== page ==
The omicron variant “is lightning fast, and we cannot afford another COVID-19 surge in nursing homes,” Health and Human Services Secretary Xavier Becerra said in a livestreamed appeal to the industry. “You know that. I know that. Higher numbers of COVID cases would likely once again have a devastating impact on our loved ones.”
Nursing homes are a testing ground for President Joe Biden’s assertion that the U.S. is much better prepared to handle a surging virus than it was last winter. Although residents are a tiny proportion of the population, they represent a disproportionate share of Americans who have died in the coronavirus pandemic. Earlier this year the advent of vaccines brought the virus under control in nursing homes and allowed them to reopen to visitors. But that return to normalcy could be in jeopardy as the omicron variant pushes COVID-19 cases to new highs.
Cases among nursing home staffers jumped to 10,353 the week ending Dec. 27, a rise of nearly 80% from the previous week, according to data from the Centers for Disease Control and Prevention. Staff deaths increased to 58, tripling from the previous week. Among residents, who are more heavily vaccinated, cases went up slightly and the data showed no increase in deaths.
With medical experts advising that a booster shot is critical to defend against omicron, Becerra said only 57% of nursing home residents and 25% of staff and have gotten boosters. That’s clearly behind a booster rate of nearly 66% among people age 65 or older and about 45% for the adult population, according to statistics from the White House.
“We’ve got to change that,” Becerra said.
The administration is urging some 1,400 federally funded community health centers across the land to partner with local nursing homes in a renewed vaccination campaign.
A western Pennsylvania coroner said Wednesday that three siblings found dead at a home near Johnstown two months ago all died from COVID-19.
Cambria County Coroner Jeff Lees said he drew that conclusion after autopsies, toxicology tests and microbiology examinations.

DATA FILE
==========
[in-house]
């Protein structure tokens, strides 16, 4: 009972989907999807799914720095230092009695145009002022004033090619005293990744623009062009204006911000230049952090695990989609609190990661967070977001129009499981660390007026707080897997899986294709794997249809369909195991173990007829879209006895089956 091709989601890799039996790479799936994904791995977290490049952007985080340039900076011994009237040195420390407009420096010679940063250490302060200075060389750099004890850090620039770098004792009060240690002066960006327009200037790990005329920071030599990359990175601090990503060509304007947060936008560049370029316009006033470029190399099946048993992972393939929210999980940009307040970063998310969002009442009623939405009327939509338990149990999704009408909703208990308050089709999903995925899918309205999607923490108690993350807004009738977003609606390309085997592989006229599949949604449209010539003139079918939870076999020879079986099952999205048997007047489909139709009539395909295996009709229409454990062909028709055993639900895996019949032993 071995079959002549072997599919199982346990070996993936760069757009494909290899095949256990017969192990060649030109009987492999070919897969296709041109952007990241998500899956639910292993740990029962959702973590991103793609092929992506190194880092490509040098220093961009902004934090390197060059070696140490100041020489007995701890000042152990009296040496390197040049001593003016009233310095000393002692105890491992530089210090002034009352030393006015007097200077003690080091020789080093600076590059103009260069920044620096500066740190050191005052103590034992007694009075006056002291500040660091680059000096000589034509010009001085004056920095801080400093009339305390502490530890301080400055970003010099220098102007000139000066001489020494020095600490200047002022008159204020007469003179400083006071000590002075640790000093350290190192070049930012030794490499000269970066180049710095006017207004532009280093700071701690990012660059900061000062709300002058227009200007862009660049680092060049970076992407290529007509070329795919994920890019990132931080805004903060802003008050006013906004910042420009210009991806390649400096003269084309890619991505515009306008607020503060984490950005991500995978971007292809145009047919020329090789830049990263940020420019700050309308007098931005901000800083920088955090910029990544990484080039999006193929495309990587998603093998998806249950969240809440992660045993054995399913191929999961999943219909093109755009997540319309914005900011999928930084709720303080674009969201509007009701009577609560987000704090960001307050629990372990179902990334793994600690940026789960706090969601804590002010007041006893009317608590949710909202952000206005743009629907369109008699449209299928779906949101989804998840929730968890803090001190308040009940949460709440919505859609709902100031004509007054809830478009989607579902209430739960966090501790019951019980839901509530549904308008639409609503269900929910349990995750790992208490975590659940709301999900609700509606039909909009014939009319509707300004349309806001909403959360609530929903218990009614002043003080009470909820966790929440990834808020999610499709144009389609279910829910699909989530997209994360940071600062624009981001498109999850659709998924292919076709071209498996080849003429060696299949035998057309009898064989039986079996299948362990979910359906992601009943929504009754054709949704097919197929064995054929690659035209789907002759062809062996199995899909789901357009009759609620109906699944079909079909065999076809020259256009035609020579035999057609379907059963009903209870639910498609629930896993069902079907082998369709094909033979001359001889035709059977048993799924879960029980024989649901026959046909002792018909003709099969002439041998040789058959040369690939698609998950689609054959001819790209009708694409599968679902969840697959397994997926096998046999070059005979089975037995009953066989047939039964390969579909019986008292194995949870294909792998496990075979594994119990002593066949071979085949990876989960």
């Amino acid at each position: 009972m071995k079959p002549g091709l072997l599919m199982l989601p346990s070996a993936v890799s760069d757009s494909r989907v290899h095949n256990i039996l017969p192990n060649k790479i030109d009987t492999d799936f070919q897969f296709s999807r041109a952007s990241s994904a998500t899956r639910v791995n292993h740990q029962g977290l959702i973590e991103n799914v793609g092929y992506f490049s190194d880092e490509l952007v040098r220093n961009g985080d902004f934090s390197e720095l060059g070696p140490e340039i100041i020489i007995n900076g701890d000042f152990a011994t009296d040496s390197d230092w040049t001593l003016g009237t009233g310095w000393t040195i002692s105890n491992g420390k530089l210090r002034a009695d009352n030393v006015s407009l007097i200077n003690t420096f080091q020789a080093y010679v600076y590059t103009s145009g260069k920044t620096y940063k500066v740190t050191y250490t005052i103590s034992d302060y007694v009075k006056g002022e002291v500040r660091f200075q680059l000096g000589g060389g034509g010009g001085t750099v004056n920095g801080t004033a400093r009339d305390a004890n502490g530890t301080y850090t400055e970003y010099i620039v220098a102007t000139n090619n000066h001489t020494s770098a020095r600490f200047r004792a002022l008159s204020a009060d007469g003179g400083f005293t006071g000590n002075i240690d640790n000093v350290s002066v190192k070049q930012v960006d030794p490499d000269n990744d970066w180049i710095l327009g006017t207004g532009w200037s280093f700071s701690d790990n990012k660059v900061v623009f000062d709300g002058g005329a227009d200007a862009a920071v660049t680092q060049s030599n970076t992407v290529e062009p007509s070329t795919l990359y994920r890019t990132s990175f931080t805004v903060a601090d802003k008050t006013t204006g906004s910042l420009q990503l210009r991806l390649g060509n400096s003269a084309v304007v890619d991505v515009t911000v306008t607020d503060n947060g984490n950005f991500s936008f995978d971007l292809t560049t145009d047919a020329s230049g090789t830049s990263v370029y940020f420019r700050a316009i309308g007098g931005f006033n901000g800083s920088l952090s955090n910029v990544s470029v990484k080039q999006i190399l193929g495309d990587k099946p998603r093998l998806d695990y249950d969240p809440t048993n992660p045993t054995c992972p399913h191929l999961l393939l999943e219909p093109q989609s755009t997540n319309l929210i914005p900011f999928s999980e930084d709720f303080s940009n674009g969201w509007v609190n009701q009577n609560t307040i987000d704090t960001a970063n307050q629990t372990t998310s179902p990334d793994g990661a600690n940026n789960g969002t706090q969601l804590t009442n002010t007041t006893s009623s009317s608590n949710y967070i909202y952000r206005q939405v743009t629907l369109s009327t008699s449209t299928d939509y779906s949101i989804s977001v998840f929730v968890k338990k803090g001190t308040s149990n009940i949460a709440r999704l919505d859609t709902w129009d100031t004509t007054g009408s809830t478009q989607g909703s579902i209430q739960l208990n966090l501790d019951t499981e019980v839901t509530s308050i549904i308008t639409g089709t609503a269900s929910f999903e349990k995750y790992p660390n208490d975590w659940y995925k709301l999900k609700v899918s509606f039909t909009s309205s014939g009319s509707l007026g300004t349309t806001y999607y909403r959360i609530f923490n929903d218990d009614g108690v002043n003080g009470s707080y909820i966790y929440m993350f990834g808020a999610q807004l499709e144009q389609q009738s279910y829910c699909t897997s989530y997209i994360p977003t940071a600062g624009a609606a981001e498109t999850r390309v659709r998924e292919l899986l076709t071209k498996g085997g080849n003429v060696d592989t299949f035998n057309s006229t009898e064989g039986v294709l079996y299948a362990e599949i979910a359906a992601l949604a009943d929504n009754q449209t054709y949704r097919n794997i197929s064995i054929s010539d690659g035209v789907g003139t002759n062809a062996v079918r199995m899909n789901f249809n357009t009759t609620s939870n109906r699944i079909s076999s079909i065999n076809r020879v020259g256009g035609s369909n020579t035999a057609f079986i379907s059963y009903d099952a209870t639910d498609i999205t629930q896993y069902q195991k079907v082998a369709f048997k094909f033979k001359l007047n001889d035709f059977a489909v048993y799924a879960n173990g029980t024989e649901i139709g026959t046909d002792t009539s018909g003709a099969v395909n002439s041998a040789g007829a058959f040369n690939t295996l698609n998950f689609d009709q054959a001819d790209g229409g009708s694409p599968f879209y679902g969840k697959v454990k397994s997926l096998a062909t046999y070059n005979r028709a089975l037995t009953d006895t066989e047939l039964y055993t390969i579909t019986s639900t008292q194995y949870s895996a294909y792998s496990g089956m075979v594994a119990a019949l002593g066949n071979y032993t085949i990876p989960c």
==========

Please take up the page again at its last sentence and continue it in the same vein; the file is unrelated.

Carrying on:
“They were positive for COVID-19, the lungs were heavy and congested,” Lees told The Associated Press. “That’s what that was based on.”
The two men and a woman found in different locations on the property had died about five days before they were found in late October, he said.
Ruth Kinsey, 68, was on the kitchen floor. Richard Kinsey, 70, was in a living room chair. Donald Kinsey, 72, was found in bed in a camper inside a barn on the property.
“They were people that were sick,” Lees said. “Whether or not they were tested I don’t know, I can’t determine that at this point in time.”
Lees said he also does not know their vaccination status.
Their bodies were discovered after authorities were asked to check on their welfare.
India is going ahead with a legislative election in its most populous state despite daily COVID-19 infections more than doubling nationwide within a week.
India reported 13,154 new COVID-19 cases on Thursday, a jump from 6,000 daily cases on Dec. 24.
Thousands of people without masks have been crowding the election rallies of top politicians across Uttar Pradesh state.
Chief Election Commissioner Sushil Chandra says all political parties in the northern state of 200 million want the election held by March.
Chandra rejected a state High Court’s suggestion to postpone the election in light of an expected surge in infections fueled by the omicron variant of the coronavirus.
Dr. K.K Paul, a top government official, said the World Health Organization’s warning of a COVID-19 tsunami was not India-specific and referred to the global situation.
New York City will ring in 2022 in Times Square as planned despite record numbers of COVID-19 infections in the city and around the nation, Mayor Bill de Blasio said Thursday.
“We want to show that we’re moving forward, and we want to show the world that New York City is fighting our way through this,” de Blasio, whose last day in office is Friday, said on NBC’s “Today” show.
After banning revelers from Times Square a year ago due to the pandemic, city officials previously announced plans for a scaled-back New Year’s bash with smaller crowds and vaccinations required.
While cities such as Atlanta have canceled New Year’s Eve celebrations, de Blasio said New York City’s high COVID-19 vaccination rate makes it feasible to welcome masked, socially distanced crowds to watch the ball drop in Times Square. “We’ve got to send a message to the world. New York City is open,” he said.
Thanks to the highly contagious omicron variant that was first identified as a variant of concern last month, new COVID-19 cases in the U.S. have soared to their highest levels on record at over 265,000 per day on average. New York City reported a record number of new, confirmed cases — more than 39,590